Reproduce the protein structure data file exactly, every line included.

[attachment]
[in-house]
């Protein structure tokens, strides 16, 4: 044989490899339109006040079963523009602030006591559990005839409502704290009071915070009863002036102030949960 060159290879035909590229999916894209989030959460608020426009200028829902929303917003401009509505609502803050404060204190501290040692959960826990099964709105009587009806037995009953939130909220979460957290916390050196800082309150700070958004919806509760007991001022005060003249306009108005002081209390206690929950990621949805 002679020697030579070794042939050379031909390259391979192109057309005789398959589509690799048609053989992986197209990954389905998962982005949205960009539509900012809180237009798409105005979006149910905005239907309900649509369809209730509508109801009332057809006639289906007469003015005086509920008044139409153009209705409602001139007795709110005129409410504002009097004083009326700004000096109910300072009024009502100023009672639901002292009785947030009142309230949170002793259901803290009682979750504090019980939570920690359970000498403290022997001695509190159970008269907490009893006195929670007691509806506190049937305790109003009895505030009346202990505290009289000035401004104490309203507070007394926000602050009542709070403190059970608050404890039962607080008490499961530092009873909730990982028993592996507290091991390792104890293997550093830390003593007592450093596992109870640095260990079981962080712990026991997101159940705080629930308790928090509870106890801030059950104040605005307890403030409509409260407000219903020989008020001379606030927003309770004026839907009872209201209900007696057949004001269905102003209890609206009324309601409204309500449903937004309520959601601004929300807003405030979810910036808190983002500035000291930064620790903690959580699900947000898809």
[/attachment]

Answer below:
[in-house]
């Protein structure tokens, strides 16, 4: 044989490899339109006040079963523009602030006591559990005839409502704290009071915070009863002036102030949960 060159290879035909590229999916894209989030959460608020426009200028829902929303917003401009509505609502803050404060204190501290040692959960826990099964709105009587009806037995009953939130909220979460957290916390050196800082309150700070958004919806509760007991001022005060003249306009108005002081209390206690929950990621949805 002679020697030579070794042939050379031909390259391979192109057309005789398959589509690799048609053989992986197209990954389905998962982005949205960009539509900012809180237009798409105005979006149910905005239907309900649509369809209730509508109801009332057809006639289906007469003015005086509920008044139409153009209705409602001139007795709110005129409410504002009097004083009326700004000096109910300072009024009502100023009672639901002292009785947030009142309230949170002793259901803290009682979750504090019980939570920690359970000498403290022997001695509190159970008269907490009893006195929670007691509806506190049937305790109003009895505030009346202990505290009289000035401004104490309203507070007394926000602050009542709070403190059970608050404890039962607080008490499961530092009873909730990982028993592996507290091991390792104890293997550093830390003593007592450093596992109870640095260990079981962080712990026991997101159940705080629930308790928090509870106890801030059950104040605005307890403030409509409260407000219903020989008020001379606030927003309770004026839907009872209201209900007696057949004001269905102003209890609206009324309601409204309500449903937004309520959601601004929300807003405030979810910036808190983002500035000291930064620790903690959580699900947000898809």